Wednesday, January 22, 2014

Derivatives: Choosing To Ignore The Facts... Business (BS) As Usual?

Seemingly NCUA, in its current wisdom, is hell-bent on approving the use of derivatives by some credit unions at its Board meeting tomorrow.  

Change of course...
The Agency has for decades pooh-poohed the advantages of derivatives, but now is determined to make a volte-face to correct those prior insensibilities by Board and senior staff. The simple acknowledgment by the Agency that: "We had it wrong and we're now going to correct our errors in thinking. "... may be the most important step forward in the process.  

Hubris, after all, is far more dangerous than derivatives!

As the Agency moves toward a correction in course on risk , there are a number of remaining illogicalities in NCUA's derivatives rule which hopefully will have been reconciled...

1. Why has the Agency decided to reverse course on derivatives? (The most current reason that "We have entered a new world of risk" is not only untrue, but is an explanation which insults all of us who are truly concerned. The Agency should be clear and succinct in its reasoning; it has not been so far.)

2. Why would the Agency consider charging a separate fee to CU derivative users for a tool which the Agency claims lowers risk? (The logic of that proposal escapes most of us.)

3. Why would the Agency so severely limit the use of derivatives for qualified credit unions? (The proposed limits clearly constrain qualified CUs from using derivatives to the same extent as qualified FDIC insured banks. Why not equally permissive rules? Why should NCUA seek to disadvantage qualified credit unions?)

4. Why are smaller credit unions prohibited by the proposed rule from having equal access to derivatives if the CU has qualified staff? (This seems like yet another - intentional or unintentional - regulatory nail in the coffin of less large credit unions. Why?)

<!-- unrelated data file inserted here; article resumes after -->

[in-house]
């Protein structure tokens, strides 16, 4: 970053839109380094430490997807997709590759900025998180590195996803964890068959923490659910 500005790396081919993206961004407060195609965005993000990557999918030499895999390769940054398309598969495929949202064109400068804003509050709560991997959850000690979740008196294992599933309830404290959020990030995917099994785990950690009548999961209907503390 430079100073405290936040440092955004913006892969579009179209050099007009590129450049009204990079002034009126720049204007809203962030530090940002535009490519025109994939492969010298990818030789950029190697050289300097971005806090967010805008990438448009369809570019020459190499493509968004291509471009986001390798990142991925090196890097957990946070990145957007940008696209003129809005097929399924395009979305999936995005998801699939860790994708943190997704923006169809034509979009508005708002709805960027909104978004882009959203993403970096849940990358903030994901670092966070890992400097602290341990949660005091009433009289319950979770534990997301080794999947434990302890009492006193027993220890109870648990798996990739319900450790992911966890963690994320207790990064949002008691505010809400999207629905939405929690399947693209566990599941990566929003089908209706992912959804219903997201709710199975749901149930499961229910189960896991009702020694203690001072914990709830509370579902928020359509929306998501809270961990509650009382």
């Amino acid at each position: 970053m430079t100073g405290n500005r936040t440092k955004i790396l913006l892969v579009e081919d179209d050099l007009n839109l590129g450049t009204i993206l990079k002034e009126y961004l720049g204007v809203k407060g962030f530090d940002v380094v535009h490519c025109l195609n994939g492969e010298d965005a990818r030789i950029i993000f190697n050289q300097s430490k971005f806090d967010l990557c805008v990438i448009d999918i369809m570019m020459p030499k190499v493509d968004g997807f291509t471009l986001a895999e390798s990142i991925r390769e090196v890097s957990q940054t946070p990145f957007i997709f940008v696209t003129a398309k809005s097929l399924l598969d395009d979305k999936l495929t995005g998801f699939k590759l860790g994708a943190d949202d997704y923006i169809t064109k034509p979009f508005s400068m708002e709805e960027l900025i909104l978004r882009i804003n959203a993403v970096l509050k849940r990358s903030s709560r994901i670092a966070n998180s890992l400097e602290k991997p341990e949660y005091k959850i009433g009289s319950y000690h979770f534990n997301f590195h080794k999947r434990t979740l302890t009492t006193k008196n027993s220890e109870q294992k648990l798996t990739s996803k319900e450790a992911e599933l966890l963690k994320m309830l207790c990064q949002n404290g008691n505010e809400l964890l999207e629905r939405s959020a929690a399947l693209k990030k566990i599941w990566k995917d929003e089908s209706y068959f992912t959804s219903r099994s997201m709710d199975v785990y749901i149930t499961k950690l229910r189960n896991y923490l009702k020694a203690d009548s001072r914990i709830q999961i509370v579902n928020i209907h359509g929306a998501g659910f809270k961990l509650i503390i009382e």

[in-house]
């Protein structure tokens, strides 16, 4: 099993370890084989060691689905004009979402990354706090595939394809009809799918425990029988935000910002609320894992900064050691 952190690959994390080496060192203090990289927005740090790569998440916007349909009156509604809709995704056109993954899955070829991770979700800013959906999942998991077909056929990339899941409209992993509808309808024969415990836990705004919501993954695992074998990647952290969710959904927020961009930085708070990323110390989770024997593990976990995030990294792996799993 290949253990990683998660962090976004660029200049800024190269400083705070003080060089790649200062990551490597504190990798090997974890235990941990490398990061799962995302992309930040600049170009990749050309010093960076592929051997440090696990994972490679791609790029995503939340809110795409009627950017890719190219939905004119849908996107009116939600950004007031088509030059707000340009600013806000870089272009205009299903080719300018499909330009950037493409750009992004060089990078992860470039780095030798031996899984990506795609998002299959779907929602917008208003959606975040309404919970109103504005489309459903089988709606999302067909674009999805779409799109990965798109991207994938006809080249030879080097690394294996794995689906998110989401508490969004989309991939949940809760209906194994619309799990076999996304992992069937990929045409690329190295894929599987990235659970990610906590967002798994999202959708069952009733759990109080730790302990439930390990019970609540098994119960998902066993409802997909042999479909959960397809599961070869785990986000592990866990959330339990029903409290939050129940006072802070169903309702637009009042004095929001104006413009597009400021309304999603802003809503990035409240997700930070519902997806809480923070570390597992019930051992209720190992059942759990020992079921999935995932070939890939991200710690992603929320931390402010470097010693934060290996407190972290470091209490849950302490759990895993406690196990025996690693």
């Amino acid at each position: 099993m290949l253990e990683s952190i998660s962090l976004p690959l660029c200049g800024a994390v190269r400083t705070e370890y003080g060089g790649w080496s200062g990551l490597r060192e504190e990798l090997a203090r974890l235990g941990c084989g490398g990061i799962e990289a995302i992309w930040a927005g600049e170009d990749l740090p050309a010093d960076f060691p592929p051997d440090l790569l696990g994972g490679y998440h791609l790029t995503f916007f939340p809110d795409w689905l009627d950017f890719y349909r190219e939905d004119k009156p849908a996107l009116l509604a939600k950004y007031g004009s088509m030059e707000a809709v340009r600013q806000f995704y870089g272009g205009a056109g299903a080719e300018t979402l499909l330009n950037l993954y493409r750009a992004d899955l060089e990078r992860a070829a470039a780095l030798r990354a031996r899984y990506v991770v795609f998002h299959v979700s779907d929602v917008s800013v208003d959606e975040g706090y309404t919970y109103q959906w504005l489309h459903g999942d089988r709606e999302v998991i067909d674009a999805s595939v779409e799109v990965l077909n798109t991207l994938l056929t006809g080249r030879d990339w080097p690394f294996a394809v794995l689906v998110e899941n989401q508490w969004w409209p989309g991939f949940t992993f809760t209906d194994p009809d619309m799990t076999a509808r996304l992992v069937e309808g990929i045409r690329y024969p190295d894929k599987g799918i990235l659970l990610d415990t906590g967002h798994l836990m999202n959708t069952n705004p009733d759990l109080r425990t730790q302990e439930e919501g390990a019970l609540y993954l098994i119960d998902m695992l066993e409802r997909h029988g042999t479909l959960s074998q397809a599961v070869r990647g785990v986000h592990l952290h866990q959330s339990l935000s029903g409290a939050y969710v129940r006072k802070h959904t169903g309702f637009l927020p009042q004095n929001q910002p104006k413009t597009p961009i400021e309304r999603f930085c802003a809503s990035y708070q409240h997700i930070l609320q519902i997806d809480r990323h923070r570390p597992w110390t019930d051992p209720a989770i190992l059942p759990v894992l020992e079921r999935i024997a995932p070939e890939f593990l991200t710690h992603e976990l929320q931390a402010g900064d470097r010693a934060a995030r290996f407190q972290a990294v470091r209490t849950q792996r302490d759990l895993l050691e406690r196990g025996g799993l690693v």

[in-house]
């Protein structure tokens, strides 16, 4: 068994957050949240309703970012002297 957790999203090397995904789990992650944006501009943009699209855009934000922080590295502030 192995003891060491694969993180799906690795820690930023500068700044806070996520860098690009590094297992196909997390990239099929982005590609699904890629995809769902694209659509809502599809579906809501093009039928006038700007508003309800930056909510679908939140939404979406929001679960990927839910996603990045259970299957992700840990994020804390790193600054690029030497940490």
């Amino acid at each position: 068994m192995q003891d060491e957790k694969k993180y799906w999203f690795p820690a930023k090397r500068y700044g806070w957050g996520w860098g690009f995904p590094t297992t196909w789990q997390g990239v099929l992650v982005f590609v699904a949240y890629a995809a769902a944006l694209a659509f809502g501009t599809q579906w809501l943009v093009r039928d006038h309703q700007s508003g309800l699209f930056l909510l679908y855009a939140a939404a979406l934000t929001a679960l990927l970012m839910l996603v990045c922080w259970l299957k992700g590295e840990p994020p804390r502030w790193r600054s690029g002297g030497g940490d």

5. How does the NCUA implement (or even write) a derivatives regulation, which the Agency fully acknowledges it lacks the current talent to administer? (All the extra costs outlined in the proposal involve the admission that the skill sets needed to monitor derivatives do not currently exist at NCUA - something that all of us have known all-too-well since the Corporates tanked.)

6. Why doesn't the Agency take this specific opportunity to require full public disclosure of CU derivatives positions and the underlying risks being managed on a monthly basis? (The NCUSIF is a shared-risk pool and other CUs should have the right to know the derivatives exposures they are underwriting.   Since there can be no speculative, proprietary investment strategy by a CU, disclosure can do no harm and perhaps much good as a "checks and balance". NCUA has a chance to improve its diminished reputation by setting a new, positive standard for transparency. after all, none of us want any more Corporates-style "surprises", do we?)

7. After years of refusal and three failed attempts at a rule (which even now few feel is workable), what is the "rush" on derivatives at NCUA? - especially when much heated controversy continues within the broader financial world on the topic?  (Few credit unions seem to want or need derivatives and the vast majority of credit unions (<$250 million) have been prohibited? So who is pushing for the rule? Any reason not to simply extend the pilot programs until the outlook clears? Would be easy to add a few new pilots if beneficial; or simply let the state regulators, who have actual, hands-on experience with derivatives, proceed in their states.)

8. Would NCUA please publicly confirm its understanding that derivatives are used to maximize risk on a balance sheet not to minimize risk? (It would be helpful to understand why the Agency permits CUs to layer on risky assets, rather than simply prohibiting the booking of such assets as the 30-year fixed rate mortgage - seemingly a far more intelligent approach to risky practices at risky credit unions.)

9. Or since we really have a "New NCUA", why not delay the new rule - just briefly - and have an open town hall meeting in D.C. where the issue of derivatives can be openly discussed? (Or would that be too "innovative" for the New NCUA?)

Perhaps dialogue is more dangerous than derivatives?

… insular, isolated, detached -
always a very, very risky "counterparty".

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